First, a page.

• the Alex Salmond trials, the SNP’s attempt to exclude any competition for the independence vote by smearing Salmond to prevent him from re-entering politics,
  • the jailing of Craig Murray for having the cheek to report both the prosecution case and the defence case in the Alex Salmond criminal trial, making clear that the prosecution case was so flimsy, you could look through it to see what the Government’s real intention was,
  • the so-called 4 Nations plans, a 4 Nations Covid response which resulted in Scotland having one of the worst records in the world, a 4 Nations Oil plan which would give Westminster even more control over Scottish resources, were Nicola Sturgeon’s ideas for developing the Scottish nation by asking Westminster to make even more decisions for us
  • and the latest fiasco, restrictions on protesting against Government policies close to Holyrood, making use of a Westminster law, presumably to mop up any not caught by the Hate Crime Act.

So, in summary, no time has been spent on updating the indy prospectus, that’s no Scottish Government time in 5 years, no time spent by the NEC, the supposed controlling body of the SNP, though I think everyone knows that the real controlling body of the SNP is the one inhabited by Nicola Stiugeon.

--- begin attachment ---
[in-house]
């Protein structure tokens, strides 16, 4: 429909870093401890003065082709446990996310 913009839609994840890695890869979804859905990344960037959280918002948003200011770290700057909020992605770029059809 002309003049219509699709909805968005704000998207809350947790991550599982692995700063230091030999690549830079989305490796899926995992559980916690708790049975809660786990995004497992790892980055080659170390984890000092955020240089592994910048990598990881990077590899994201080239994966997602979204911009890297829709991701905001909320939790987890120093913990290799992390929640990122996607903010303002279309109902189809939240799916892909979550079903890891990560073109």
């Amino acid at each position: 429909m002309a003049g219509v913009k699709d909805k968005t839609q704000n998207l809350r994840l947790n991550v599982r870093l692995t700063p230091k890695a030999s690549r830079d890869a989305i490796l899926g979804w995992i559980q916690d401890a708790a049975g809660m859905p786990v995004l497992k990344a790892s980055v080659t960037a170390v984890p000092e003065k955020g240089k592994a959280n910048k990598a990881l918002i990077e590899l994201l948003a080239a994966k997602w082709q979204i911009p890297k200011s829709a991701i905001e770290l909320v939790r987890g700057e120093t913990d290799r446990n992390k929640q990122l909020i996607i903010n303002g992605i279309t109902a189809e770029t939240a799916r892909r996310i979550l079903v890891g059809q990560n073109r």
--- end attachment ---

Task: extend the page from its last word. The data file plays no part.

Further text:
Instead, the majority of Government and Party time was spent doing stuff which brought independence no closer. Just look at the list above. Nothing on that list will help bring about Scottish independence. In fact, arguably, the opposite is true, as all the actions are so devisive, they’re likely the have set independence back for years, perhaps even for generations.

There’s been a lot of talk recently about why independence is important and what independence really means. For me, independence means the confidence to make your own choices, both as an individual and collectively, as a country, knowing what you do matters, knowing that it won’t simply be overturned or ignored by those in another country who really call the shots. I personally think that, in just a few years, Scotland would be unrecognisably better compared to the country it is now. The difference between today’s colonialisation and tomorrow’s independence is vast and is something worth fighting for.

I hope you agree.